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Gamini Goonesena (1931–2011)

by Tony Stephens

from Sydney Morning Herald

Gamini Goonesena helped blaze a trail for Asian cricketers to make the game, formerly controlled by the white rulers of the British Empire, much more international.

Goonesena captained his homeland, then Ceylon, in an unofficial test against India in 1956 and later against Pakistan and an International XI before Sri Lanka gained full international status in 1981. He was the first Asian captain of Cambridge University and represented the Gentlemen of England XI, which included such notables as P. B. H. (Peter) May, M. C. (Colin) Cowdrey, E. R. (Lord Ted) Dexter, D. J. (Douglas) Insole and D. S. (Reverend David) Sheppard.

Working in Australia for the Ceylon Tea Board and as third secretary to the embassy in Canberra, Goonesena played in Sydney's first-grade competition for Waverley (now Eastern Suburbs) as an all-rounder and seven matches with the NSW Sheffield Shield team, usually as a back-up for Richie Benaud.

Goonesena, who died in Canberra last month at 80, would have been watching the current Test cricket series between Australia and Sri Lanka with more interest than most Australians.

Gamini Goonesena was born in Colombo on February 16, 1931, the second son of Kalehe Goonesena and his wife, Senadirage Perera. Named after Dutugemunu, the renowned ancient warrior and builder Sinhalese king, he spent his early years in Kenya, where his father worked in hotel management.

He attended the Royal College, Colombo, where the small boy tried bowling spin ''as a novelty because all the bigger boys bowled fast''.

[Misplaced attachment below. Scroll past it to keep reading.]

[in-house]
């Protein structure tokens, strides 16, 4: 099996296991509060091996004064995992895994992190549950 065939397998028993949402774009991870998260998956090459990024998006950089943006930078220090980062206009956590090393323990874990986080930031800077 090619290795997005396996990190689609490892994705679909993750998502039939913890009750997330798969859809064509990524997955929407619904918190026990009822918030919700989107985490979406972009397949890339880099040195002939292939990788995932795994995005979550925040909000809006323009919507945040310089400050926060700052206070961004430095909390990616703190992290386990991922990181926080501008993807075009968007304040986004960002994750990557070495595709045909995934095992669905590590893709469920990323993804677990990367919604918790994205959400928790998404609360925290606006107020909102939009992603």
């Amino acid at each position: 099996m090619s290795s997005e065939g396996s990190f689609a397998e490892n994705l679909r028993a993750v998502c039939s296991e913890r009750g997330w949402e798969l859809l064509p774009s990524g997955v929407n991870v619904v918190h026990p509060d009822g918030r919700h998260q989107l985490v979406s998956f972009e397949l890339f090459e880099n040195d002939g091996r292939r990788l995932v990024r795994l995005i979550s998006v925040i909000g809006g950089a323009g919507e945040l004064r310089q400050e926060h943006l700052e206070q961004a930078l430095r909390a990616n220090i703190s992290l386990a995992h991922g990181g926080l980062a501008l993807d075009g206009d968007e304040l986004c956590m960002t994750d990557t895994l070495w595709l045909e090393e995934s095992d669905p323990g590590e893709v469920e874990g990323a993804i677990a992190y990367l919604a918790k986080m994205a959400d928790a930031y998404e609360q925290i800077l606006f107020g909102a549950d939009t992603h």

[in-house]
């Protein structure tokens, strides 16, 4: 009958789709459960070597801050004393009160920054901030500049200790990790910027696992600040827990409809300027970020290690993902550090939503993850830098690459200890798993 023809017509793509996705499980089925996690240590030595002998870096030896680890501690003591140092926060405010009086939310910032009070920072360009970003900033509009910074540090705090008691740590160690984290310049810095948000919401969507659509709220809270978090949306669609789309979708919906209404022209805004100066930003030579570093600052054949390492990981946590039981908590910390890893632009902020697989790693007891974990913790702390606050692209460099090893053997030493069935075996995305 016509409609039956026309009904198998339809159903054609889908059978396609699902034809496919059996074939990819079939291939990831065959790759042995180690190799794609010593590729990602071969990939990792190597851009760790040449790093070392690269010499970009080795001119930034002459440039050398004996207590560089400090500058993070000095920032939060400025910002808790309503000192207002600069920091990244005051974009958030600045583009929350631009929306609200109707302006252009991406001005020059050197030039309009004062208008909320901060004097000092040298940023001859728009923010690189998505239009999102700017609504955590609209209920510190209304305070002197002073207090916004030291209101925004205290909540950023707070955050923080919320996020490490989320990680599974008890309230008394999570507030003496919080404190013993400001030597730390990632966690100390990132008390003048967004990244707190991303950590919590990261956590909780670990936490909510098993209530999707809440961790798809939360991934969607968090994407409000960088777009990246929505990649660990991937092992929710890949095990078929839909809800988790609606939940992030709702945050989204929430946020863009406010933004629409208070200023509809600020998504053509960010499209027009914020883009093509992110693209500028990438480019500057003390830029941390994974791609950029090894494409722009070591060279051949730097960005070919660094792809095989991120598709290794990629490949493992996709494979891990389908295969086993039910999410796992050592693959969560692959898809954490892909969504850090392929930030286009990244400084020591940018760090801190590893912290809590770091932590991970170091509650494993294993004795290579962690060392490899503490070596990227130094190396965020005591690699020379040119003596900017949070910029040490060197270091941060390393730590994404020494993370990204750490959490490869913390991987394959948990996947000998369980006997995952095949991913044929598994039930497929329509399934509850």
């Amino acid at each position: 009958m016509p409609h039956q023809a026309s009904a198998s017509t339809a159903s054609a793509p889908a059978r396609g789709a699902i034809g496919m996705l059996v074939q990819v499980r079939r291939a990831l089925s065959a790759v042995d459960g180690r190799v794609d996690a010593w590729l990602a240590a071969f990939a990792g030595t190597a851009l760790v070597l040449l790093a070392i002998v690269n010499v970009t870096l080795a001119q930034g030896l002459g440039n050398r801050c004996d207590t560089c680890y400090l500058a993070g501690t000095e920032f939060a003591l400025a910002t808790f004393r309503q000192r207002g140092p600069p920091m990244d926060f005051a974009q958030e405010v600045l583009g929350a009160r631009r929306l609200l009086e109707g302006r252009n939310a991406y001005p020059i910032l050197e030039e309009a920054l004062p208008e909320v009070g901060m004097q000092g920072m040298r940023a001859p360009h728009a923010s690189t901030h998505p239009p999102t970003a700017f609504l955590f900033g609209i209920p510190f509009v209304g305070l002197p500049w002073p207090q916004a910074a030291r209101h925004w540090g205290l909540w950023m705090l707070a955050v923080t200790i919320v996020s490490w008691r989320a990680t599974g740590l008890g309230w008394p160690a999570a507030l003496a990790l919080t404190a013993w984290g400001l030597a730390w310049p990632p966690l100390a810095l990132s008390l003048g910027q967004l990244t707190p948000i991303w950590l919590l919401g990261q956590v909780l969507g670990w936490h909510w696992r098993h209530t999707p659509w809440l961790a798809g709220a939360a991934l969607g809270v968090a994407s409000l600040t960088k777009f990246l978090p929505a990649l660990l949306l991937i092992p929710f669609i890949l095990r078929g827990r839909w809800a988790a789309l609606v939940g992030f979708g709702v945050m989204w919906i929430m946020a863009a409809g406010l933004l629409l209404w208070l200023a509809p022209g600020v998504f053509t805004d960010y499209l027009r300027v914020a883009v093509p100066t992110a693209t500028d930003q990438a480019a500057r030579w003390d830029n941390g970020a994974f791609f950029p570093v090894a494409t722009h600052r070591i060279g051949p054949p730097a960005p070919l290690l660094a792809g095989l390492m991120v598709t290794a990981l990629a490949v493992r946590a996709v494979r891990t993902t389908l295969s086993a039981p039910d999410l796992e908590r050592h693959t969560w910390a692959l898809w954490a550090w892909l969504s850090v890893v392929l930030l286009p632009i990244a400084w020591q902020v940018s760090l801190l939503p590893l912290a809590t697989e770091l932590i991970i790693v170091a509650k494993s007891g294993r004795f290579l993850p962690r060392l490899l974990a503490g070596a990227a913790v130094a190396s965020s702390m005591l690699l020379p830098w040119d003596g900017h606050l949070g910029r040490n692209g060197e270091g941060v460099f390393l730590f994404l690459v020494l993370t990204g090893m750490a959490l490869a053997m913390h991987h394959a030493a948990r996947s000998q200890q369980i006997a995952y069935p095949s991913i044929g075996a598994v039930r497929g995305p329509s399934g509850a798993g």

He played his first internationals, against the West Indies and Pakistan, soon after graduating.

Intending to fly jet fighters, Goonesena went to RAF Cranwell in England and played county cricket with Nottinghamshire. He turned down the air force in 1954 for Cambridge, where he gained a law degree and led Cambridge to an innings victory over Oxford in the 1957 universities match, hitting 211 runs - still the highest individual score by a Cambridge player in the annual fixture - and taking 4-40 in Oxford's second innings.

For Nottingham, he reached the 1000 runs and 100 wickets double in the 1955 and 1957 seasons. His batting was marked by his back-foot play, particularly the square cut, and he bowled a well-disguised googly. He played matches for International Cavaliers and MCC, leading the MCC against Ireland at Lords in 1967. In another era, he might have played for England.

In 194 first-class matches, Goonesena scored 5751 runs (average 21.53), took 674 wickets (at 24.37) and 108 catches. He helped NSW win the Sheffield Shield in 1960-61 with 14 wickets in three matches and married Phillida Douglas-Robertson that season in Killara.

In 1966, he became Sri Lanka's representative on the International Cricket Council in London. When Sri Lanka achieved Test status in 1981, he represented them in Australia. He managed the Sri Lankan team in India, ran a spin clinic, wrote a book on bowling and a newspaper column, and became a broadcaster.

A charming, smiling conversationalist and storyteller, cooker of fine pork vindaloo for members of his Paddington tennis parties on Sundays, and loving father, he nonetheless did not always communicate well with family. After his first marriage failed, he married Carole Swan in Mosman in 1977. They separated in 1994.

Goonesena's achievements were recognised more in England and Australia than in his country of birth, although a Sri Lankan obituarist wrote: ''May the turf lie gently over him.''

He leaves David, Rohini and Simon, children of his first marriage, Krishni and Lilani from his second, and grandchildren Maya and Kiran.

Original publication

Other Obituaries for Gamini Goonesena

Citation details

Tony Stephens, 'Goonesena, Gamini (1931–2011)', Obituaries Australia, National Centre of Biography, Australian National University, https://oa.anu.edu.au/obituary/goonesena-gamini-15987/text27241, accessed 2 March 2024.

© Copyright Obituaries Australia, 2010-2024

Life Summary [details]

Birth

16 February, 1931
Colombo, Sri Lanka

Death

1 August, 2011 (aged 80)
Canberra, Australian Capital Territory, Australia

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